A Beijing man charged with copyright infringement might be sentenced to 14 months in prison and fined 80,000 yuan, the local procuratorate said yesterday.
Huang Yangsheng is accused of exporting more than 6,000 DVD discs of popular American drama series, Hollywood blockbusters and cartoon series to buyers in North America and Europe between 2006 and last year, the Beijing Tongzhou district procuratorate told METRO.
Huang had been attracting buyers with two English websites he set up in December 2006. The sites were only accessible by overseas Internet users, who could post requests for DVDs. Huang would run background checks on the buyers before mailing them the discs on demand, prosecutors said.
Huang also sold foreign buyers DVD players to run the discs, prosecutors said.
The Motion Picture Association of America (MPAA) tracked Huang's websites and reported his case to Chinese authorities in 2007. MPAA said Huang's actions constituted copyright infringement because his websites provided a large number of pirated video products from China to overseas consumers.
Chinese prosecutors said Huang had illegally netted more than 100,000 yuan in profit by selling the DVDs at $1.2 per disc, or 8.2 yuan.
MPAA officials in Beijing were not available for comments by the time of press yesterday.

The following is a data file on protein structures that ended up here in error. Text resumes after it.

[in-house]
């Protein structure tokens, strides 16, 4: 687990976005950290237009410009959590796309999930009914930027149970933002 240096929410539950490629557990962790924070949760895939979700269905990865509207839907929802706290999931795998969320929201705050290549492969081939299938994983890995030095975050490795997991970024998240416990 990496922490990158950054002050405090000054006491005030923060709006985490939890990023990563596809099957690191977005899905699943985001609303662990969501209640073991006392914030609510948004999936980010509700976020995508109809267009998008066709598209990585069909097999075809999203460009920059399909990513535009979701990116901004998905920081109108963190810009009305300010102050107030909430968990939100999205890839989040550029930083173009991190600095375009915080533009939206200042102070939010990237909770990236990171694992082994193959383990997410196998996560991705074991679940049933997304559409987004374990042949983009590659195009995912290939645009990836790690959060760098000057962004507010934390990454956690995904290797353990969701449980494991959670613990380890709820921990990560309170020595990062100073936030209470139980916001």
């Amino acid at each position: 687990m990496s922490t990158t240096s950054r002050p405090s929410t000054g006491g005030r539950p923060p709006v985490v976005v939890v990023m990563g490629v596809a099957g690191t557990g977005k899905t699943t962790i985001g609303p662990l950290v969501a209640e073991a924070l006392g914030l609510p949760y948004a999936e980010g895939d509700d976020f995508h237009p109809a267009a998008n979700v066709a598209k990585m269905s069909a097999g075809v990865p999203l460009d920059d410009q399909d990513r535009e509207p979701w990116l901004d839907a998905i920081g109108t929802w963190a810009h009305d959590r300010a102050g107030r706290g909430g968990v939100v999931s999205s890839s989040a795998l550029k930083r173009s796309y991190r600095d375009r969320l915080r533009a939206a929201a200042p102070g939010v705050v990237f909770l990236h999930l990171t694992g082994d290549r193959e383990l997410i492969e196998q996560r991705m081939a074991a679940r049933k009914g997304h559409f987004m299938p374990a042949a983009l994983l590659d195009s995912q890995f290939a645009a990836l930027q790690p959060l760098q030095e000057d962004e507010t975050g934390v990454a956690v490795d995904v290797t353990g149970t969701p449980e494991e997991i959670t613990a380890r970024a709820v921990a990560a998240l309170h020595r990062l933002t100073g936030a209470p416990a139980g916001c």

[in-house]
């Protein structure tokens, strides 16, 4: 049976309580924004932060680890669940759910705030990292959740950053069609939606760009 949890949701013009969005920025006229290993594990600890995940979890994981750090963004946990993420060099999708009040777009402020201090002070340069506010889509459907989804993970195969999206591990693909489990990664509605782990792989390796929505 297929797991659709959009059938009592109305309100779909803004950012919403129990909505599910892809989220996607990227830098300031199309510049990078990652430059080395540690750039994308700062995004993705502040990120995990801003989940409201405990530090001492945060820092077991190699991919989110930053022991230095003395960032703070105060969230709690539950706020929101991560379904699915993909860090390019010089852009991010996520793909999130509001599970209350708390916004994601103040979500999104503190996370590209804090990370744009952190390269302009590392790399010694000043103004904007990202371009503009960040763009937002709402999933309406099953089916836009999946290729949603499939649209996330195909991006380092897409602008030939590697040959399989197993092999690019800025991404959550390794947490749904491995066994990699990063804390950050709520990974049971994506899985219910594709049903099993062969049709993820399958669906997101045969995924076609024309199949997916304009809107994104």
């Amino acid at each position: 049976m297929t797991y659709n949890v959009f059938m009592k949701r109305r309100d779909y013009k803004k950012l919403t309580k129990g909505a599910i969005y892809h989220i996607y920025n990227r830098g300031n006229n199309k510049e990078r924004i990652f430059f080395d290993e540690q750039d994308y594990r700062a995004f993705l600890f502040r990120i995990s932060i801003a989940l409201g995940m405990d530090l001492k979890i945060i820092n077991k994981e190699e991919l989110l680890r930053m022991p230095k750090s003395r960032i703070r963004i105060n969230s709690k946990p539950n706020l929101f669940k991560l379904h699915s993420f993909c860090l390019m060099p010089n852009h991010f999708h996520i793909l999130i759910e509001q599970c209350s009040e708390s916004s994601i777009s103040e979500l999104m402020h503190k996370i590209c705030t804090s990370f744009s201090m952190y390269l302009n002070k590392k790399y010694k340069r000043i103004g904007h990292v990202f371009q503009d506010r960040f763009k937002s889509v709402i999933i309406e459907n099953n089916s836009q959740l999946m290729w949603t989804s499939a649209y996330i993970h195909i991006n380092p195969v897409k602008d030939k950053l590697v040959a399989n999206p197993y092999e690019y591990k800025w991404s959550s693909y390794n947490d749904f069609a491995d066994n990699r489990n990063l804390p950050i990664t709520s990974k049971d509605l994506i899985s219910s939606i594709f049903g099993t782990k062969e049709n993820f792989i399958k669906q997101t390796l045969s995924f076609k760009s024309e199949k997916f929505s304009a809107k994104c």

Huang was arrested on the charge of illegal business operation in Tongzhou district last December.
This is not the first time MPAA has accused Chinese individuals or video providers of piracy in recent years.
Last year, on behalf of five movie production companies - Twentieth-Century Fox, Paramount, Walt Disney, Columbia and Universal - MPAA sued a Beijing-based web cast portal Jeboo.com for allegedly airing US movies online without authorization. The two sides settled out of court.
In 2007, MPAA also sued video outlets in Shanghai, collectively known as Ka De Club, for selling pirated Hollywood films on DVD.
Chinese authorities have long faced difficulties dealing with piracy infringement despite a regulation in 2007 to ban major web portals from playing authorized content. However, American drama and Hollywood movies remain available on Chinese web portals for free viewing.
Insiders said popular portals such as Youku.com, Ku6.com and 56.com have ditched the government restriction by hiring a group of private content providers to upload pirated content in the evening that replaces material deleted by authorities in the daytime.
And expats in Beijing who have bought pirated DVD's say it is natural to do so.
"I think it's convenient to have pirated box sets in Beijing - and at this rate, I've seen more shows than many friends back in North America," said Maya Reid, a Canadian editorial consultant working for Beijing-based ChinAfrica magazine.
"Whether it's a good thing I can't say, it's more of a time killer than anything else and a nice way to keep yourself indoors when the winter winds really turn harsh."